Last weekend was very Italian-esque for my fiancée and I. Okay, so we weren’t exactly enjoying gelatto in the blistering Sicilian sunshine, more like pints of Beamish in a bitterly cold beer garden in Rochestown, but on the wine front there was plenty to keep us dreaming of an Italian honeymoon.
I didn’t plan it, but five of the seven wines we enjoyed over the weekend were Italian. And just in case you think we drink too much, that was over three full days (we took Monday off work) and we had some help from family and friends.
When I’m deciding which wines to take home on a Friday evening I almost always go for wines I have yet to try (with Mike being our Chief Taster the odd one skips me initially), or failing that, something I haven’t tried in a long time.
Poggiobello Sauvignon Blanc: We’ve had this Friuli Sauvignon for as long as I can remember. It’s a quietly brilliant wine, certainly not of that typical Sauvignon style that can perhaps be a little repetitive in the New World. It’s undergone some light oak ageing adding an amazing dimension to it, but it’s also matured since I tried it last, and for me it’s a better wine now than it was the first time I tried it. The acidity has softened ever so slightly, allowing more subtle and interesting flavours to shine through.
Farina Montecorna Valpolicella Ripasso: We currently have the 2009 in stock, which will being going live on the website in the next day or two, but I had the 2005 stashed away from the previous batch we received. I love Ripasso for its elegance and lightness, yet it has a concentration and depth aided by a very distinctive dried fruit Amarone-like richness. The Montecorna has a sweetness, yet the finish is dry, and it went superbly with a two year old cheddar we’d purchased at the Midleton market on Saturday morning.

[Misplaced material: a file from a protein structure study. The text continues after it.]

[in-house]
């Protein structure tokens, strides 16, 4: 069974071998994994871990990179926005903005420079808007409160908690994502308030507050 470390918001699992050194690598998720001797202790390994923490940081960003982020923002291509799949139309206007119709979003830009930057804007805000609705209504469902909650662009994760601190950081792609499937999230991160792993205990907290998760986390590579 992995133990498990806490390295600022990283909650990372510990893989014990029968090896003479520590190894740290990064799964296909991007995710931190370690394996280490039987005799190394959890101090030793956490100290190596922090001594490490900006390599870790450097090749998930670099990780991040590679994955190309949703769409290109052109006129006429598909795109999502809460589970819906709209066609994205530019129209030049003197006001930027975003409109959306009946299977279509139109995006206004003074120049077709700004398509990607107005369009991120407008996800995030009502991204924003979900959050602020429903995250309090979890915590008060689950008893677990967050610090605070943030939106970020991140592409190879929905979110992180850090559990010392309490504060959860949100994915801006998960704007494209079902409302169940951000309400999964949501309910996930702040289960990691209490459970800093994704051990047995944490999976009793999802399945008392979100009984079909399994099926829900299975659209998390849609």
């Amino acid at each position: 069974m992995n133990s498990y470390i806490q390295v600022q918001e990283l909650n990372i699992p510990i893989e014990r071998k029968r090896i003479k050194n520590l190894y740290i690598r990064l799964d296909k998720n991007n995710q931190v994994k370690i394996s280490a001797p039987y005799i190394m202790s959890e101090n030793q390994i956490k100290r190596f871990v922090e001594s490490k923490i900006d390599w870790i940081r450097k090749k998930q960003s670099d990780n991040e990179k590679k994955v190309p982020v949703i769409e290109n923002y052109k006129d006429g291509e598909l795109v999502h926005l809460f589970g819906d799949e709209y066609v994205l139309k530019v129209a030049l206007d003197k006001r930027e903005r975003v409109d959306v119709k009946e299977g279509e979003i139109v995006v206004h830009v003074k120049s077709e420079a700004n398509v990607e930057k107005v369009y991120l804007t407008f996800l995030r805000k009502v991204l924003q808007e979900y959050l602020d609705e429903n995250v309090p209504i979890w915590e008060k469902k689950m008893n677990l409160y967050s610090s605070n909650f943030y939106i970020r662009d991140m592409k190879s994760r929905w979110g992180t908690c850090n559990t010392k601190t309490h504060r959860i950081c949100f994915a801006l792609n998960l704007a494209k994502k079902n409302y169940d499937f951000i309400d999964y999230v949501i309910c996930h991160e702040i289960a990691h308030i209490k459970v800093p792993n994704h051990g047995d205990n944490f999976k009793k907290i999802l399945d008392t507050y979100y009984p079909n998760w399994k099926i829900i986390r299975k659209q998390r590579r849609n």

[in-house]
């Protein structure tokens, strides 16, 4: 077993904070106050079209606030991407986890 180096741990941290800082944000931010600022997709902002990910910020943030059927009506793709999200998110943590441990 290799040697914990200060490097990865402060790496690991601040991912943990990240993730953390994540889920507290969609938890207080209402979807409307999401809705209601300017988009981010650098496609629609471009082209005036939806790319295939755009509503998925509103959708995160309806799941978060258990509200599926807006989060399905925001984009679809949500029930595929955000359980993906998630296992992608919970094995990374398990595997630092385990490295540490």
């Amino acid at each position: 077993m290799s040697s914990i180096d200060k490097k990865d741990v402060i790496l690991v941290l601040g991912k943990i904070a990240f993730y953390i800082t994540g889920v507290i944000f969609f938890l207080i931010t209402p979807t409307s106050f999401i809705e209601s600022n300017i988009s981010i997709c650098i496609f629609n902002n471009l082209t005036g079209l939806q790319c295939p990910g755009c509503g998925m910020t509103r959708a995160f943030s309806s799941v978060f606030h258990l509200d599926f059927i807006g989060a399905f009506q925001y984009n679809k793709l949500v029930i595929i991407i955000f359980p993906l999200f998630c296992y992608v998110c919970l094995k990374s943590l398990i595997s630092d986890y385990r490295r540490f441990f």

Bricco dei Guazzi Albarossa: Most definitely the “funkiest” wine of the weekend. The nose was intriguing, not for everyone, but Bronagh and I loved it. It had me reminiscing of some sort of berry cordial I had when I was a kid, and then those lashings of licorice (again, not for everyone) evoked more childhood memories. A fascinating wine and grape variety, Albarossa is certainly one for the curious wine drinker.
Tabali Late Harvest Muscat: The only non-EU wine we had at the weekend, this Chilean dessert wine was chosen as a less expensive alternative to Sauternes. I needed something to go with a big hunk of Cashel blue cheese, also acquired from the market. It was a marriage made in heaven. The strength of flavour and the creaminess of the cheese mingled beautifully with the musky honeyed sweetness of the wine. “You can take your Sauternes…”, I can hear the Chileans shout.
V8+ Sior Lele Rosé Brut Spumante: My first taste of the pink from the V8+ range. A sexy and tantalising bottle it might be, but it’s what’s on the inside that counts, and it didn’t disappoint as it was the perfect aperitif before we got sat down for an Indian feast on Sunday evening. It goes to show once again that sparkling wine shouldn’t be brought out solely for special occasions. Open one and make the wine itself the occasion.
Dignite Viognier: We sold out of this Frenchie just before Christmas but Mike pulled one out of a hat and we made quick work of it over our Indian meal. Time has been kind to this wine, mellowing out the acidity and, not unlike the Poggiobello, bringing forward the best of the oak yet retaining good varietal expression. It complimented the relatively mild Durban chicken very well I thought. A very accomplished wine.
Marsala Superiore Riserva Vito Curatolo Arini: A lovely way to finish the weekend. Light, refreshing and palate cleansing, this Marsala has tons of character and finishes with a distinct nutty savouriness. Marsala is savagely underrated here in Ireland, but I believe every fridge should either have a good Marsala or a good sherry sat next to the milk carton.
There’s 20% off Italy until the end of April, including the above Italians, so there’s no better time to experience the spice of life…